Suu Kyi, 64, is charged with violating the terms of her house arrest by harboring an uninvited American man who swam to the Nobel Peace Prize laureate's lakeside home and stayed for two days. She faces a possible five years in prison.
Suu Kyi's lawyer Nyan Win said he expected the verdict to be delivered in two to three weeks.
The government official, who demanded anonymity since he was not authorized to speak to the press, said the lawyer for American John W. Yettaw, 53, of Falcon, Missouri, gave his final arguments. Two female companions of Suu Kyi presented statements before the court.
Diplomats from the United States, Singapore, Australia, Japan, the Philippines and Malaysia were allowed to attend the morning session but not the key afternoon one where the prosecution's arguments were to be heard, one of the diplomats told reporters.
However, authorities allowed U.S. Consul Colin Furst to be present in the afternoon because an American was standing trial.
Yettaw is also charged with violating terms of Suu Kyi's house arrest - as an abettor - and could be sent to jail for five years. He also faces a municipal charge of swimming in a non-swimming area and is accused of immigration violations.
Yettaw's lawyer will argue that the American only committed criminal trespass, since he entered house late at night. That charge carries a maximum jail term of three months.
Yettaw has pleaded not guilty and explained in court that he had a dream that Suu Kyi would be assassinated and he had gone to warn her.
"I will try my best to defend my client. I will argue that he did not violate the restriction order and I will try my utmost to get him lesser punishment," Khin Maung Oo, Yettaw's lawyer, said over the weekend.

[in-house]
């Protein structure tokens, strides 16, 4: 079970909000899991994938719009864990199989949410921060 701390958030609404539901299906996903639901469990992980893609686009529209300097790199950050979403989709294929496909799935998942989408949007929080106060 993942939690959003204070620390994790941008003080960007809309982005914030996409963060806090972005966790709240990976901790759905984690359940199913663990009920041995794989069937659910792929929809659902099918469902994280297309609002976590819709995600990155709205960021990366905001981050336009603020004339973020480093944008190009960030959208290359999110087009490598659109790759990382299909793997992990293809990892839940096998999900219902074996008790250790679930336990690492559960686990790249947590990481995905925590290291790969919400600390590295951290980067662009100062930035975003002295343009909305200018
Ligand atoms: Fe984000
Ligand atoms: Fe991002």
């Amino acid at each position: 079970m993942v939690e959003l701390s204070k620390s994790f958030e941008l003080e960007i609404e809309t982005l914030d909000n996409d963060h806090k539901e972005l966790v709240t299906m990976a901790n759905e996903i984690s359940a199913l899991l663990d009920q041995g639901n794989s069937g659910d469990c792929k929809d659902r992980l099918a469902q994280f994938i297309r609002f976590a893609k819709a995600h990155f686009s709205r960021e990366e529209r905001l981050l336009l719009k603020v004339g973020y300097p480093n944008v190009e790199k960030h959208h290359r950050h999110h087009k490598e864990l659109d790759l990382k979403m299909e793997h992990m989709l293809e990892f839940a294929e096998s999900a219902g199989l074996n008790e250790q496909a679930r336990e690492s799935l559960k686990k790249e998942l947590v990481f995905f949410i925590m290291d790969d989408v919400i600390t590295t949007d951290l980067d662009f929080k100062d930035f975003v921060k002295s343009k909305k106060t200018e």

Tried on the same charges as Suu Kyi are Khin Khin Win and her daughter Win Ma Ma, who have long been Suu Kyi's companions during her house arrest. Both are members of Suu Kyi's National League for Democracy party.
The trial has drawn condemnation from the international community and Suu Kyi's local supporters, who worry the ruling junta has found an excuse to keep her behind bars through elections planned for next year.
At an Asia-Pacific security forum last week, U.S. Secretary of State Hillary Rodham Clinton offered Myanmar the prospect of better relations with the United States, but said that depended in part on the fate of Suu Kyi.
Myanmar state media rejected the criticism, accusing Clinton and others calling for Suu Kyi's release of "interference."
The trial started May 18. The court had approved 23 prosecution witnesses, of which 14 took the stand. Only two out of four defense witnesses were allowed.
Myanmar, also known as Burma, has been under military rule since 1962.
Suu Kyi's opposition party won national elections in 1990, but Myanmar's generals refused to relinquish power. Suu Kyi has been under house arrest for 14 of the past 20 years.